The primary use of a futon is a substitution for the traditional sofa sleeper. While the this type of sofa bed is still quite popular, the futon sofa has gained massive market share over the years since it was first introduced to the United States. Like the traditional sofa bed, a futon can serve as a second bed for guests, a primary bed for small spaces like studios and dorm rooms, and can always gives the user the option for use as a place to sit when converted to the sofa position.
Which is Better? Futon vs Sleeper Sofa
Many in the futon industry will point out that a good quality futon sofa bed will generally be of better quality and higher comfort level than a sofa bed of equal price. This generalization may go only so far, however, as futons in the $2000 range might have very comparable sofa sleeper counterparts. As a general rule, however, consumers are urged to test sofa bed while in the bed position for comfort, especially at prices below a thousand dollars. For that matter, if you are going to spend more than a thousand dollars, you are even more wise to test for comfort before you buy.
The winning point, however, might be the consumers’ experience with traditional sofa beds. Often consumers complain of experiencing sagging mattresses of older and/or lower quality traditional sofa sleepers. With this type of unit, a guest will often complain about the “bar-in-the-back” experience, which occurs when the mattress sags so far that the sleeper actually rests on a metal support bar beneath the cushion.
Futon Dealers Offer Better Product Information
Negative experiences are sure to be had when people buy the cheaper “big-box” futon sofa products sold by major low and medium priced department stores, however. The old saying of you get what you paid can certainly apply to futon sofas as well. Owners of cheap quality futon sofas likely wish they had better futon information before they bought. These futon owners are generally the unhappy futon owners. Don’t buy cheap if possible.
To help avoid this experience seek out futon dealers who specialize in futons. These companies will offer the best information about futons to help you make a sound judgment come purchase time. In contrast, when a salesperson cannot talk in specifics about a given futon product it might be considered that the salesperson does not have full command of the product and lacks the knowledge to help you make a sound decision. Look elsewhere for help and make sure your dealer has solid, believable futon information.
Finally, be prepared to ask a lot of questions, especially if you are shopping on the Internet. Those who ask the most questions generally have the most favorable futon experiences in the end. Getting more information about the futon you are considering will easily make your investment that much more worth while. Best of luck!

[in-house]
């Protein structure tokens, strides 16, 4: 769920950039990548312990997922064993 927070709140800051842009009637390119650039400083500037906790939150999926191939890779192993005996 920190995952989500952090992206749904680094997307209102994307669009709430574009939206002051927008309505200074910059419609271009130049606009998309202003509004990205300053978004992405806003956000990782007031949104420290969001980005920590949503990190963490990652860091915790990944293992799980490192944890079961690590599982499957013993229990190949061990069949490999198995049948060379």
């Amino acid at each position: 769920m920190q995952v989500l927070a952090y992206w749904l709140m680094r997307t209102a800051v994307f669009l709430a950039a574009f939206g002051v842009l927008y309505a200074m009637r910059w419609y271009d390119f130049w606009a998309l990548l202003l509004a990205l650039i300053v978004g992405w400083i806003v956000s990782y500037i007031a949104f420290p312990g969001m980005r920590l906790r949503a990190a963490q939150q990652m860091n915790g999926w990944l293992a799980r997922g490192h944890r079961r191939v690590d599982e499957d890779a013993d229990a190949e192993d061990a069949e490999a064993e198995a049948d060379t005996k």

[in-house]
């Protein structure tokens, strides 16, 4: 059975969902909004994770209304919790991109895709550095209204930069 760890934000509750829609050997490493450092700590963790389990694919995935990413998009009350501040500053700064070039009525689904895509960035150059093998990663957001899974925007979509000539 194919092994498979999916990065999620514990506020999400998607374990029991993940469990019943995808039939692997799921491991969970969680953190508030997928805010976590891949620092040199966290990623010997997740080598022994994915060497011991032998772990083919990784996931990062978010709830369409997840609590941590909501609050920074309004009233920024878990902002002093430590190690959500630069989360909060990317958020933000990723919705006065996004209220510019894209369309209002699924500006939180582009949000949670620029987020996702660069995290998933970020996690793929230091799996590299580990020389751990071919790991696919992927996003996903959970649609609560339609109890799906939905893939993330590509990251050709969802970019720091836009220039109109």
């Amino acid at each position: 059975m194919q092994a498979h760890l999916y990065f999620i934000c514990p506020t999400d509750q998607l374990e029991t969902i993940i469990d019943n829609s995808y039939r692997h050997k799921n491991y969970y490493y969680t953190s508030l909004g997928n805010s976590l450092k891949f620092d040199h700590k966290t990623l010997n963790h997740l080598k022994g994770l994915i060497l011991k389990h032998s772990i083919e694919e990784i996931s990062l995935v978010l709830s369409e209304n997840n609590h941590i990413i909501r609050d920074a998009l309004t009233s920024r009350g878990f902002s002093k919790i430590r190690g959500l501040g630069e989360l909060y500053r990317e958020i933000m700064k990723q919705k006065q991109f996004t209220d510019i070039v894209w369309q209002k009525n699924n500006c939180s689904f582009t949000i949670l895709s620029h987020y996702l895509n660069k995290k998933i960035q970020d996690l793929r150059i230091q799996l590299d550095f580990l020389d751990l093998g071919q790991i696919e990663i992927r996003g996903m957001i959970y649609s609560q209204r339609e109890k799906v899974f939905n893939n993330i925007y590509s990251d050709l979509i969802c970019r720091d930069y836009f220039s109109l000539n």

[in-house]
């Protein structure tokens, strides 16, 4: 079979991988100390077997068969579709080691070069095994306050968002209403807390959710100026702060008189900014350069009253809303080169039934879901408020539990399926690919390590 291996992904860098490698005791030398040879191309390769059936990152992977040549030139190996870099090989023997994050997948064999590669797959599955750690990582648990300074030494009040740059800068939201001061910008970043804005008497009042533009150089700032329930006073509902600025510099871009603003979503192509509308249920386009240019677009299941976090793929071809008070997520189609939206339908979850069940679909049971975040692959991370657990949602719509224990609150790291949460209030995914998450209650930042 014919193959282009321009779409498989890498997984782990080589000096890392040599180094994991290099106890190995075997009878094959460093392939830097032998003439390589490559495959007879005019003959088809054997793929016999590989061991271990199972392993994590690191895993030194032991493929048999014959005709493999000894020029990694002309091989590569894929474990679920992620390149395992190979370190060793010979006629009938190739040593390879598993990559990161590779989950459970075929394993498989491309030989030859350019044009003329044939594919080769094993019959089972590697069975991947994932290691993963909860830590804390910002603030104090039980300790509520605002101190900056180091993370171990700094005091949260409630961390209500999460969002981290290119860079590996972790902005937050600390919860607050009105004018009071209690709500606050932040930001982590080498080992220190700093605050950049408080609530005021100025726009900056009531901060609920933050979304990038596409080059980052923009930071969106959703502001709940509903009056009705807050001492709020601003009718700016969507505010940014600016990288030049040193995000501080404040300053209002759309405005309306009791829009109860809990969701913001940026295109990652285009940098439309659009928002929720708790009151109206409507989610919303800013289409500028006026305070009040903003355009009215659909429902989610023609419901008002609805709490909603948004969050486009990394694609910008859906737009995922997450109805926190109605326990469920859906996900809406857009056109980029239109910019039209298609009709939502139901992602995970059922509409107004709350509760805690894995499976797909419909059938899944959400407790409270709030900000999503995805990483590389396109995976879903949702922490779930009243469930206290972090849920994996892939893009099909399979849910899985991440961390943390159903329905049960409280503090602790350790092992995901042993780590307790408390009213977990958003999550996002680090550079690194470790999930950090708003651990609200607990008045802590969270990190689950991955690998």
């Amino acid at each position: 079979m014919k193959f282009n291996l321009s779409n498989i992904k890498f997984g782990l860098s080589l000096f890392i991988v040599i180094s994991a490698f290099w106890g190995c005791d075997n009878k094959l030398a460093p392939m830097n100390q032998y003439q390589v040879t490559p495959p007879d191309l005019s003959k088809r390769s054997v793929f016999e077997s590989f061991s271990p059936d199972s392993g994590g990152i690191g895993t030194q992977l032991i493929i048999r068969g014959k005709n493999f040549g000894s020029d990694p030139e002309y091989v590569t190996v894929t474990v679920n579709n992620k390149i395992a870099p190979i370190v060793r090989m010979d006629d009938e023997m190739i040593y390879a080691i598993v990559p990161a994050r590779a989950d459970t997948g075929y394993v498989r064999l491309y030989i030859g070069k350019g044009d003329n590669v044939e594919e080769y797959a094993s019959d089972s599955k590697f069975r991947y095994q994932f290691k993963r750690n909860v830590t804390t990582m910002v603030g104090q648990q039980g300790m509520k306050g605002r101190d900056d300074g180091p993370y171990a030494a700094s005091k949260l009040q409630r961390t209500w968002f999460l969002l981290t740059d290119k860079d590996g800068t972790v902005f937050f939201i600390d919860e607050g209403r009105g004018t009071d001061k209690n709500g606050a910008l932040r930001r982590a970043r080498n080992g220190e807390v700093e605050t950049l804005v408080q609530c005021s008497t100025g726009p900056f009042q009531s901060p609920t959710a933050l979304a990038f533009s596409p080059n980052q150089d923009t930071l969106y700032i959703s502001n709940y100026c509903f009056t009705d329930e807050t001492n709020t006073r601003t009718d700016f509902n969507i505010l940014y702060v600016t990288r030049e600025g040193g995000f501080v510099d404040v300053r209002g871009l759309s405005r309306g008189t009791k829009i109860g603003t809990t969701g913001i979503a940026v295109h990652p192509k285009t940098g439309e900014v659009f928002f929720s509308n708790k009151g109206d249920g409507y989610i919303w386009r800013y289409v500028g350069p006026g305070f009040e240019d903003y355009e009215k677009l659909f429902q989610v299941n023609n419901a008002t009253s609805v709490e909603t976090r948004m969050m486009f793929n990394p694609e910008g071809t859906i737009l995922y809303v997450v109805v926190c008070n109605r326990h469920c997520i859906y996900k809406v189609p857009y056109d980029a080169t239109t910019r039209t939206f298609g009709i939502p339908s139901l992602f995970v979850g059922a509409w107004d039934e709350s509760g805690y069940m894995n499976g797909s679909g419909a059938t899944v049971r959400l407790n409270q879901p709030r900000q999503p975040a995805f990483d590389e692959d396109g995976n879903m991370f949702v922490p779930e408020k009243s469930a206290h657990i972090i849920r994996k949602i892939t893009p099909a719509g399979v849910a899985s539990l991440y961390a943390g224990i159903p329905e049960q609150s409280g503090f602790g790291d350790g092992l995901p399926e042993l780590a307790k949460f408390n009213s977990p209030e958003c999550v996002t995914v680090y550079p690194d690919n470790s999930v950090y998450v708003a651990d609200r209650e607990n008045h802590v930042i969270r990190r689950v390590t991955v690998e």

Futon Informational Resources
Go to the Futon Association for general futon information. The Futon Association offers non-biased futon dealer information to help you find a dealer in your area or a reputable futon dealer online. For more information and resources, review our Helpful Futon Resources listing where you can discover other important resources with futon information.
Futon Dealers to Consider
Futons Etc Factory Outlet has an excellent blog which is filled with useful futon information. There “futon news” section provides all kinds of tips as well as relatively neutral sounding articles about products they sell. As always, take product reviews with a grain of salt when reading blogs from companies that sell the products under review. Still, Futons Etc Factory Outlet seems to do a respectable job of “sticking to the news” so to speak.
Another interesting stop is CSN Futons Advice Central. While this area of their website seems to promote the sale of their products more than might be palatable for some, it still offers a very usable guide to purchasing a futon and offers decent entry level information.
Possibly the best retail resource of futon information on the web comes from Futon Planet. This company prides itself on acting as the chief futon expert company around. While their ego may be loud, there is definitely no question that their site is jam packed with …
One of the least understood concepts facing new futon owners is the operation of their futon frame. While there is no standardized mechanism, you will find that each manufacturer follows a similar set of guidelines. Futon frames can be sorted into five major catagories:
- Metal hinge futons
- Click clack futons
- Standard wood futons
- Front loading wood futons
- Wall hugging wood futons
In this article, we will focus on metal hinge futon frames and their operation.
Metal Hinged Futon Frames
Metal hinged futon frames are among the most common futons on the market. They are generally the only futon frames you can find in the big box stores. These frames tend to be very inexpensive and thusly easy to sell. The hinge, sometimes mistakenly called a click-clack hinge, usually has little to no warranty, and is prone to failure.
Metal Hinged Futon Operation Instructions
To convert your metal futon from sofa to bed:
- Lift up on the front of the seat deck until the back deck is laying completely horizontal.
- You will now be able to pull the seat deck down into a flat position.
To convert your metal futon from bed to sofa:
- Lift up on the front of the seat deck until the seat deck locks.